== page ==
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Healthy Living with Essential Oils

NIFS | Essential OilsEvery time I turn on the TV my eyes are flooded with commercials promoting new remedies for aches, pains, and disorders. They often include an overjoyed person dancing or baking a cake while a soothing voice reads off the endless side effects of the drug.  “Upset stomach, wild dreams, or nosebleeds may occur," says the soothing voice, “However, your affliction will be controlled for 12 hours.” Geesh! But we have a whole cabinet full of them- a pill for inflammation, a pill for blood sugar control, a pill for the nausea we get from taking the blood sugar pill and on and on. Thinking back to my grandmother’s house- she had many pills but she also had other mixtures, oils, and potions for curing ailments. Sometimes an onion in a sock, sometimes horseradish with olive oil… whatever discomfort you had- Grandma knew a cure!  Which old wives’ tale rang true for you?

I’m not suggesting that traditional medicine should be thrown out the window. But I do want to explore how to incorporate oils into daily routines for enhanced well-being. Essential oils have been around for hundreds of years with documented uses dating back to around 1500 BC. Essential oils are a concentrated liquid that contains a plant’s chemical properties. Each oil has a unique property and potential effect depending on the plant from which it’s derived.  They are extracted through steam distillation and cold pressing, making the extracts full of potent antioxidants.

Essential oils can be used topically. They can also be inhaled or ingested. When used topically be sure to dilute a few drops of the essential oil with a carrier oil. Carrier oils include grapeseed, olive, coconut, and jojoba oils. They act as a base oil and do not affect the effectiveness of the essential oil. They absorb easily into the body due to their tiny molecular structure. Oils can be applied behind the ear, on temples, soles of the feet, or directly to the area of concern.

The technique of inhaling the oils for relief is called Aromatherapy. Simply sniff the oil scent directly from the bottle (1 to 2 inhales is all you need), or a diffuser can also be used. Only consume essential oils which are labeled safe to do so. One drop of cinnamon oil is all you need to elevate that Saturday morning French toast recipe! Or, you can add a few drops to water or yogurt. Some oils can be dropped into a capsule to swallow.

Here are a few ailments and the essential oil that may help to eradicate common aches and pains. Please note the information in this blog is meant to serve as a guide. It is not meant to diagnose, treat, cure, or prevent any disease. Interactions between oils and other over the counter or prescription medication can occur; always consult your physician before altering your medication plan.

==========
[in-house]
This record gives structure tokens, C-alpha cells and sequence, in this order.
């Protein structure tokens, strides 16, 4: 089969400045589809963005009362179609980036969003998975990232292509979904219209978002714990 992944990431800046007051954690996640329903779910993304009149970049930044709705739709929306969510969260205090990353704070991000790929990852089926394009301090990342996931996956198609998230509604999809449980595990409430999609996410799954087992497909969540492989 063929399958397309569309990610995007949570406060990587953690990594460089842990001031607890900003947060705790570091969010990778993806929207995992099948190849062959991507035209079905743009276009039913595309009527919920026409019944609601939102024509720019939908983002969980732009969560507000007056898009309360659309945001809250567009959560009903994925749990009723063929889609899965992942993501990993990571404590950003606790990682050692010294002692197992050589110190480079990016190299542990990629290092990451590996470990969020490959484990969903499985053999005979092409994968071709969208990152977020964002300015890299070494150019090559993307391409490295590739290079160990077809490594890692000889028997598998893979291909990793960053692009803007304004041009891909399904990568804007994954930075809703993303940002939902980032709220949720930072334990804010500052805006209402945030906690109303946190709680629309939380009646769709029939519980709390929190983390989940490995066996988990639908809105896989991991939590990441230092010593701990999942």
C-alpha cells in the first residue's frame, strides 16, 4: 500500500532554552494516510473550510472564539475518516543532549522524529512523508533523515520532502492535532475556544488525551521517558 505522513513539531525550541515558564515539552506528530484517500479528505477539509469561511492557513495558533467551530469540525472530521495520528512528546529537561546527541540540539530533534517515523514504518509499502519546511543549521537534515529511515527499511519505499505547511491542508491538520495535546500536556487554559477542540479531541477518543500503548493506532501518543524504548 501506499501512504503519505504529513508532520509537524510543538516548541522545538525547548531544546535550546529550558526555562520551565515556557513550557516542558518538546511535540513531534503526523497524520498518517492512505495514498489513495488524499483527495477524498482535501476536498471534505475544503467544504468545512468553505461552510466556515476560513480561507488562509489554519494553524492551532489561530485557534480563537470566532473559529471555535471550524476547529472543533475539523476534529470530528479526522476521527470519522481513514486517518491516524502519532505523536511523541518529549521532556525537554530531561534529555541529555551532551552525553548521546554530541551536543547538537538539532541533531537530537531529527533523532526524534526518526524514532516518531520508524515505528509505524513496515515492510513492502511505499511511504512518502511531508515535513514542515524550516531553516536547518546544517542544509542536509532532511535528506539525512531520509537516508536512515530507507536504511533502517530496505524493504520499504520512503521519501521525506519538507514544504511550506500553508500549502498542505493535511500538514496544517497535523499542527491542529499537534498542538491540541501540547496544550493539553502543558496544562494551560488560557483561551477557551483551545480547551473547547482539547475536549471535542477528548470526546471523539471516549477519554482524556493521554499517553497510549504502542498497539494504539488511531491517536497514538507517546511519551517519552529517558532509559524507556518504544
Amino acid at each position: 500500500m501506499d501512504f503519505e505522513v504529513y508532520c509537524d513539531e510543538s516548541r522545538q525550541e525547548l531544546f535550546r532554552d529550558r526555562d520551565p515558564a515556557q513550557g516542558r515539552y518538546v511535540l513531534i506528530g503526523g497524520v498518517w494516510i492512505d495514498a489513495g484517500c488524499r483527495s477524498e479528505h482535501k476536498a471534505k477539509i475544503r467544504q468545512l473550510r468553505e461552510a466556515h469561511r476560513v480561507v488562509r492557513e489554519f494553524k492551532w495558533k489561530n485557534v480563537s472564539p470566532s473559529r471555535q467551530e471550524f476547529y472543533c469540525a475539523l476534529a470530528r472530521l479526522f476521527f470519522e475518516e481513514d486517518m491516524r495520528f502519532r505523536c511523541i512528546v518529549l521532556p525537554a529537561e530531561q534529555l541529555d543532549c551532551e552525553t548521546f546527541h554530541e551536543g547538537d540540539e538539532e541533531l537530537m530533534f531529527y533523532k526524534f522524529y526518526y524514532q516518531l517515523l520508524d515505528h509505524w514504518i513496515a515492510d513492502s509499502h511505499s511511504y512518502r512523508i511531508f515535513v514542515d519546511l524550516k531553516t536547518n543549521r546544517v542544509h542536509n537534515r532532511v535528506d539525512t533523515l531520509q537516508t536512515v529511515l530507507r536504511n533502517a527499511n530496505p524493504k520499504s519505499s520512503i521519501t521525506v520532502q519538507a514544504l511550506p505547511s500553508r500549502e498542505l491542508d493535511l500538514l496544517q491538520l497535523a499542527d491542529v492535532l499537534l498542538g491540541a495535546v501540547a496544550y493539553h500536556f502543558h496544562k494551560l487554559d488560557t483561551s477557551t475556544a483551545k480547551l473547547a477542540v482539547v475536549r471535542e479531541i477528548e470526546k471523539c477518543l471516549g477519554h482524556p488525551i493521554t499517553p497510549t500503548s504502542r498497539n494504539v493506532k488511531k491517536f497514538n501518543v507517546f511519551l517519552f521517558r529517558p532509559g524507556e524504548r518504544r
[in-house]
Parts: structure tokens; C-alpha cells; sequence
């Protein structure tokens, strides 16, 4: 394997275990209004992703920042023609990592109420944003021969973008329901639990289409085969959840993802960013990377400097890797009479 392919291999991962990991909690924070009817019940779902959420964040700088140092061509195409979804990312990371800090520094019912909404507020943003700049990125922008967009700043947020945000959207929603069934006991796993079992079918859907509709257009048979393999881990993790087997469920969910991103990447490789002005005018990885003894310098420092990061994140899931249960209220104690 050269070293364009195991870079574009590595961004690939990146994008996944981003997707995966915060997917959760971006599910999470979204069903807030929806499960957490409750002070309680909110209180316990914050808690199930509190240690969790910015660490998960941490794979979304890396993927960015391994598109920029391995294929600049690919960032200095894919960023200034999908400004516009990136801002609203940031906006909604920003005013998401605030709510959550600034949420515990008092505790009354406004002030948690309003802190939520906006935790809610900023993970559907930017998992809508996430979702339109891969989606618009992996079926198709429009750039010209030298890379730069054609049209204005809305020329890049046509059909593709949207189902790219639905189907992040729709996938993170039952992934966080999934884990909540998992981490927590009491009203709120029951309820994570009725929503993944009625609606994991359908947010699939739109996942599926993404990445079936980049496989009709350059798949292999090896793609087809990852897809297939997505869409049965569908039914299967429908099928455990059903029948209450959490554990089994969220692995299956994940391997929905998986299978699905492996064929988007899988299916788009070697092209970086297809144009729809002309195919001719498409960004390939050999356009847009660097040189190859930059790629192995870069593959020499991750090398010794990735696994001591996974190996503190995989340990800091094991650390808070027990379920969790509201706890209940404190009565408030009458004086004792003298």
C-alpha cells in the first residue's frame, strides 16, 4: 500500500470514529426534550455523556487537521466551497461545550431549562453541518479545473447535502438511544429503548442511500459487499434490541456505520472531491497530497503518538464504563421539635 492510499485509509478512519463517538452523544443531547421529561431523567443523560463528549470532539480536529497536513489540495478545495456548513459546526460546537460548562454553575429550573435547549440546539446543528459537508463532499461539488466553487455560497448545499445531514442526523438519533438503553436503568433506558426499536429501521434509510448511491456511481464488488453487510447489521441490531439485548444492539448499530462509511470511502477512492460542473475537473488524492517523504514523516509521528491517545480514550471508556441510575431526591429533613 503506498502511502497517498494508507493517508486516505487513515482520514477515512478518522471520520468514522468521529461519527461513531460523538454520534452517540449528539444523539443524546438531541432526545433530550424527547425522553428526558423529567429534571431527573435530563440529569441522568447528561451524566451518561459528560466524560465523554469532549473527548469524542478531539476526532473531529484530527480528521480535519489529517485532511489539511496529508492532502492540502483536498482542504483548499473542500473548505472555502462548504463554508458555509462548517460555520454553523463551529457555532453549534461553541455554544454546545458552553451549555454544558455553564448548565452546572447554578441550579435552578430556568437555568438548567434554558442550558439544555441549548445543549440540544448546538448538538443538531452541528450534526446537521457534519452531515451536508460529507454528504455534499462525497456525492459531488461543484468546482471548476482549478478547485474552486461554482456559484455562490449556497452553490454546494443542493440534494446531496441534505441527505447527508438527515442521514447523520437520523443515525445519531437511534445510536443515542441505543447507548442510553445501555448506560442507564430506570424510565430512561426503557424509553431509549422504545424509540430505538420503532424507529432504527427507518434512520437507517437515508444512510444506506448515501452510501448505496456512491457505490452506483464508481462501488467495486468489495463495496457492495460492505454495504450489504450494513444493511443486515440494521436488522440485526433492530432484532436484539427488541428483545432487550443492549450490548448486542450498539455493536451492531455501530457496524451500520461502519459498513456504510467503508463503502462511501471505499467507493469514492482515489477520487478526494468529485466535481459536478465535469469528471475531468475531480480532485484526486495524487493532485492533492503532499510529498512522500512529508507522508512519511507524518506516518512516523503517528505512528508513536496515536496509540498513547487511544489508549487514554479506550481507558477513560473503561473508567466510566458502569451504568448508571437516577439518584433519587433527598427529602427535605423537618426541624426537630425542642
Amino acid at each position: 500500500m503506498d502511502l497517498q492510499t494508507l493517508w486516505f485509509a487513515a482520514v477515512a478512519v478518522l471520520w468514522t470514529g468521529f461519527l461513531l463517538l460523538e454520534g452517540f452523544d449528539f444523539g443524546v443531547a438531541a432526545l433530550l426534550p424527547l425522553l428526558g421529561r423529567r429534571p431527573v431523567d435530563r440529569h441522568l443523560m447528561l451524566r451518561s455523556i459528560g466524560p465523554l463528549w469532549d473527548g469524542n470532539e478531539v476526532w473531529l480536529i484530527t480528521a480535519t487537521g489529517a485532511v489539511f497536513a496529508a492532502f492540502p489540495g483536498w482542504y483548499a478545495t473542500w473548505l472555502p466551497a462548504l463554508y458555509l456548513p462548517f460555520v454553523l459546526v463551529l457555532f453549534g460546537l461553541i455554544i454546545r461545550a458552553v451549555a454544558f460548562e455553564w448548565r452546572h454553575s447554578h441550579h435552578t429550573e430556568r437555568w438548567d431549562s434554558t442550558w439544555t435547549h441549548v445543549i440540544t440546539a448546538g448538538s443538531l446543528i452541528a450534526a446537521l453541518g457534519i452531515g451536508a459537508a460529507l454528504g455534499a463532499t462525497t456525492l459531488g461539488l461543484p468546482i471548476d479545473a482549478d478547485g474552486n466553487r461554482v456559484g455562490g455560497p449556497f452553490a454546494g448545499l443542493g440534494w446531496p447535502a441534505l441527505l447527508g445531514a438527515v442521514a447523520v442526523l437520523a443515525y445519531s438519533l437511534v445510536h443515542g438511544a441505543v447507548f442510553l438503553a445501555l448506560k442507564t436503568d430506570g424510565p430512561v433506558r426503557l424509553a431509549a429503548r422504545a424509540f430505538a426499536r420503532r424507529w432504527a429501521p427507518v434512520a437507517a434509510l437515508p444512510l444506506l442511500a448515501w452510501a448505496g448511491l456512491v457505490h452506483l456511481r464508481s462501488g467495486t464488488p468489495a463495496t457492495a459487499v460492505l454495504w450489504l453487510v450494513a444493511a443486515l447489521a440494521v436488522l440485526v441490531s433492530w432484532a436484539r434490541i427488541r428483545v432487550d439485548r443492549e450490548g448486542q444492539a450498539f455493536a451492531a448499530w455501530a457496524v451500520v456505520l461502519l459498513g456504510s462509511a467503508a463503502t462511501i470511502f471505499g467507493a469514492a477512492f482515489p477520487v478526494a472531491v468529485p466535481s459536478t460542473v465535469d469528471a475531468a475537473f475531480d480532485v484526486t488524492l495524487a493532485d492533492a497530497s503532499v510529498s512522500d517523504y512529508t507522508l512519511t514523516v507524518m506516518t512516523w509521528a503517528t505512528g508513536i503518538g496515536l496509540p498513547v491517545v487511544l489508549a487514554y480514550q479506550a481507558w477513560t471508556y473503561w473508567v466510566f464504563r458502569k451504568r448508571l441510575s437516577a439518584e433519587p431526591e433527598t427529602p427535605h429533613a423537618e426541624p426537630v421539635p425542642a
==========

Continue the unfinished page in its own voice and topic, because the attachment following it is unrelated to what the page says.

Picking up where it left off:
1. Inflamed joints can be soothed with the help of the frankincense oil. In a hot bath it works to nourish the skin and stimulate the body’s immune function.
  2. Remember where you left your keys with the help of rosemary. One study from Northumbria University found that being in a rosemary scented room could improve memory by 15% in older people.
  3. Dealing with an itchy scalp and or acne is no fun. A few drops of tea tree oil works to clear it in a hurry. Add to your conditioner or mix with Aloe Vera gel and apply.
  4. Battling infections? Oregano and thyme oil have supreme antibacterial properties. If taken orally, ingest in smaller doses with food over 10-14 days.
  5. If you’re having trouble falling or staying asleep, lavender oil may send you off to dreamland. Spray the oil around the room before bed, diffuse, or place a few drops in your body lotion and massage into your hands and feet.
  6. Support healthy joints and ease away pain with a blend of wintergreenpeppermint or black pepper oils. Dilute and massage it into the skin.
  7. Create an uplifting beverage to combat those gloomy days by combining ylang ylang (pronounced yah-lang yah-lang) and orange oil with water, honey and ice
  8. Tummy troubles? Give cool, bright peppermint oil a go. Add a few drops to herbal tea. Many brands may be ingestible but that’s not always the case, so read the labels carefully.

The effects of essential oils on the human body are still being researched. But the claims of those who use them are astounding. Call it an old wives’ tale or a miracle but some of these remedies may be worth a try if you’re open to alternative health methods.  

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Topics: healthy living alternative living home remedies essential oils natural living